Arts & Culture
A new book—and a new oral history project—highlight the rural women whose stories continue to shape Appalachia
March 8, 2023
photo: Courtesy of FOxfire
Maude Shope riding her mule Frank bareback, 1971.
Founded in the late 1960s by a high school English teacher to defy the stigmas and disparaging portrayals of rural Appalachia, Foxfire magazine has, for more than fifty years, empowered rural Southerners to tell their own stories. Students armed with notebooks, cameras, and tape recorders interview family members, area elders, and community leaders to paint a fuller, more authentic portrait of the region—a practice that continues today in Foxfire’s home of Rabun County, Georgia. Released this month, the new book The Foxfire Book of Appalachian Women: Stories of Landscape and Community in the Mountain South pulls from more than five decades of oral histories to highlight some of the strong-willed and inspirational women who call Appalachia home.
Early interviews in the book detail the struggle and resourcefulness of mountain living—working for dime and quarter wages, bartering with crops and home-canned food, and relying on your neighbors—and how folks maintained a strong sense of pride through it all. Ethel Lamb Corn described being the “oddball” for her handmade dresses; “I didn’t want nothin’ made like nobody else’s,” she said during her 1971 interview, “but I liked my things different. I guess I’ve been talked about a’plenty, but I don’t care.” Maude Conley Shope never learned to drive, even as cars became more commonplace; she rode her mule to get wherever she needed. “Used to ride him to Otto [North Carolina] to get groceries,” she explained in her own 1971 interview, adding, “Yes, sir. He’s something.”
Histories from Black women, including Beulah Perry, Anna Tutt, Carrie McDonell Stewart, and Lena Dorsey, touch on the realities of living in the Jim Crow South— like segregated dining and dances—and the limited career opportunities available to them. In her 1977 interview, Stewart described how Black people were forced to eat in a restaurant’s kitchen after white patrons finished their meals in the formal dining rooms. “It was just a rule, no matter what or how,” she said. “I don’t know why they wanted it to be that way, but they did, because I remember that very well.” Tutt remarked that “a lot of people look back with hurt, but I don’t want to do that.” Reflecting years later, one of Foxfire’s white students admits in the pages that she “ran into some dead ends” from “people who just didn’t want to talk about the things they felt might offend me, problems between Blacks and Whites.”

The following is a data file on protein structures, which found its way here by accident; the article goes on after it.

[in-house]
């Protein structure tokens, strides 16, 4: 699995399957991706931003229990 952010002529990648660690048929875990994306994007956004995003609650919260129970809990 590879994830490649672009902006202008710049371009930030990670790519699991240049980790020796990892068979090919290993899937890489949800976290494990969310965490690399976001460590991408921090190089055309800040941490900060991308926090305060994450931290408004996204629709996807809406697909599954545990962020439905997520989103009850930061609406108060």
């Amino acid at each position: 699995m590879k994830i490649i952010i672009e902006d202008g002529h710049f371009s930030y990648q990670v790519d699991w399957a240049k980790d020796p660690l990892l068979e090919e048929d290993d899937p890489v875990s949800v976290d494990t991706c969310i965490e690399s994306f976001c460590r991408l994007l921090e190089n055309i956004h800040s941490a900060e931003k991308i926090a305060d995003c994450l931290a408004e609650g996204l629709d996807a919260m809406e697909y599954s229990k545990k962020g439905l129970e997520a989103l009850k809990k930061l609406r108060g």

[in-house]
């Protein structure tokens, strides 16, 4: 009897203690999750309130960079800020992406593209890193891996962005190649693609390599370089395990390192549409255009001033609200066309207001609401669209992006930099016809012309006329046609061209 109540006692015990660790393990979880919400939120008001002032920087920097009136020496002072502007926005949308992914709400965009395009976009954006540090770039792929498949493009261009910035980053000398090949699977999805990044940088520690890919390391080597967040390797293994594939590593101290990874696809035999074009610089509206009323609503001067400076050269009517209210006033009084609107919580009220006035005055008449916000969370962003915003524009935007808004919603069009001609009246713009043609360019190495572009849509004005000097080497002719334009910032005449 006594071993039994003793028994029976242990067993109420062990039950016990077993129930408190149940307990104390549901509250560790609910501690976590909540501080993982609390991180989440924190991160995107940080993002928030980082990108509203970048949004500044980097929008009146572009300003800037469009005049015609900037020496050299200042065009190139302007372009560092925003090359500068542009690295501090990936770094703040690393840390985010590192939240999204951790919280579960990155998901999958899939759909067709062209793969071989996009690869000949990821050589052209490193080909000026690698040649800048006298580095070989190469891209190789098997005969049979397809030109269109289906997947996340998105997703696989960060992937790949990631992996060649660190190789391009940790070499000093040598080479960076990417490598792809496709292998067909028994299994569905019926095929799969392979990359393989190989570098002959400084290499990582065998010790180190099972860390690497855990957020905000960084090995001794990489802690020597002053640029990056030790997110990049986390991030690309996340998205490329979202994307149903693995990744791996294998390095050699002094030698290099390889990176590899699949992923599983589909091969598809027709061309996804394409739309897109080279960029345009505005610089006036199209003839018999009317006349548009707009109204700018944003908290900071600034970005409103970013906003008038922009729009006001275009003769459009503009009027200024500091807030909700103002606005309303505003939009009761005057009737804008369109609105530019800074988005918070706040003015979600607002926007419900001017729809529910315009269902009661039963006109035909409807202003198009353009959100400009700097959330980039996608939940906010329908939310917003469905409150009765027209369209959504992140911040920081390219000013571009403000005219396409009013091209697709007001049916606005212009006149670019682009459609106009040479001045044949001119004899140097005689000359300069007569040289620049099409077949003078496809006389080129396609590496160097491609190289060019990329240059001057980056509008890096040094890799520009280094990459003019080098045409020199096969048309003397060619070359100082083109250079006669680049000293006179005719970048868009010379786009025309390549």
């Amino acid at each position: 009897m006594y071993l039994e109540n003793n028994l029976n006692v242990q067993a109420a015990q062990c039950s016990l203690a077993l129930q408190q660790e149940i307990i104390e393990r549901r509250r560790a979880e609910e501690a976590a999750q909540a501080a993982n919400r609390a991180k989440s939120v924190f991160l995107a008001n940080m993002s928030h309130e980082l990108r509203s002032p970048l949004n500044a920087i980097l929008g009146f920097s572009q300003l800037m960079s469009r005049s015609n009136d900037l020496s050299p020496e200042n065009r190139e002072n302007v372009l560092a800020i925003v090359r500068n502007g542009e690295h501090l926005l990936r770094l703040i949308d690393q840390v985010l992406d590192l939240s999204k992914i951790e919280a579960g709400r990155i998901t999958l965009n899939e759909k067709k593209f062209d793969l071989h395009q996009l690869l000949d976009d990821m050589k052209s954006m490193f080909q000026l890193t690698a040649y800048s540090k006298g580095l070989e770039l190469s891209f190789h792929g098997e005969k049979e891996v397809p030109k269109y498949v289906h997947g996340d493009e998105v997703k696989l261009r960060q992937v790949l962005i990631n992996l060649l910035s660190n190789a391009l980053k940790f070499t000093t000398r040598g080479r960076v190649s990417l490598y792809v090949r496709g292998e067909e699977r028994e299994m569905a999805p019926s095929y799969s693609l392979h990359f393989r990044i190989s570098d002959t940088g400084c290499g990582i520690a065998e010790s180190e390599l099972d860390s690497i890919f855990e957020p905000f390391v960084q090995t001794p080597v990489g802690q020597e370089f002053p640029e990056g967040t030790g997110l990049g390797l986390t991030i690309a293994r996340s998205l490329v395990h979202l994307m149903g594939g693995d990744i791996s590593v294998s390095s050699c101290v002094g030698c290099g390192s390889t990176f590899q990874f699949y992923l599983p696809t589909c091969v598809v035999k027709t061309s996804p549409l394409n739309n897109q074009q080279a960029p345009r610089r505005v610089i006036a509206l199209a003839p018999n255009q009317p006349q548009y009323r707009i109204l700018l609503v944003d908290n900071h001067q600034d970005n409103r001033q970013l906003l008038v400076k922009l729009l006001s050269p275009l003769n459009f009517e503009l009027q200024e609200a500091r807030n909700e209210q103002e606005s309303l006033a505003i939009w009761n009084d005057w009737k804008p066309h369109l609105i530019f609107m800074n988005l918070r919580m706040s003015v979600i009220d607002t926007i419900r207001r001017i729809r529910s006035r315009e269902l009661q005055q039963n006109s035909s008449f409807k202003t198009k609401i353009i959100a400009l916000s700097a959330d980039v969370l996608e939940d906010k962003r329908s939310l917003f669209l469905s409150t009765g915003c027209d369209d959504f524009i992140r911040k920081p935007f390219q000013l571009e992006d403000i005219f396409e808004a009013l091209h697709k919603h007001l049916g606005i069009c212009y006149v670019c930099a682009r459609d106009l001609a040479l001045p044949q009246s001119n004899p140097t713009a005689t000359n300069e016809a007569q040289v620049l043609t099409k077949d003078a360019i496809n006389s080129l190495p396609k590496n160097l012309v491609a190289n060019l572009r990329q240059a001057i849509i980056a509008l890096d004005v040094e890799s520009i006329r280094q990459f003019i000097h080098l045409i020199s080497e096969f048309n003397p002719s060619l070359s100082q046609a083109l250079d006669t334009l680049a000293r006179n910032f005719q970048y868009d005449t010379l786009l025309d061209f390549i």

More recent oral histories include the influential Cherokee potter Amanda Sequoyah Swimmer, the faith healer and self-described “granny witch” Ronda Reno, and Sandra Macias Glichowski, an Ecuadorian immigrant who owns Blue Ridge Toys in downtown Clayton, Georgia. Glichowski moved to the area with her husband and two children in 2017 and quickly realized they “needed to open something in order to survive.” Her toy store carries products geared toward learning, ones that her kids help her pick out. It’s become a Main Street haven for children and for Glichowski. “The whole toy store’s been an experience to communicate and connect locally,” she says.
Foxfire is also kicking off a crowdsourced oral history project with the release of this collection, building on the contemporary interviews included. Women from or living in Appalachia can submit their written stories or voice recordings via Foxfire’s website; their chronicles will be a permanent part of Foxfire’s archives and could possibly be featured on the It Still Lives podcast or in the pages of the landmark magazine.
The Foxfire Book of Appalachian Women is captivating, resisting nostalgia with its authentic, honest, and sometimes contradictory experiences from women all over the region. For Kami Ahrens, Foxfire’s curator, director of education, and collection editor, this book charts a way forward during polarizing times. “Listening and learning from these stories,” Ahrens says, “and sharing our own experiences can help bring us together and build more resilient communities.” After reading through these histories, it’s clear that swapping stories together isn’t a bad way to get started.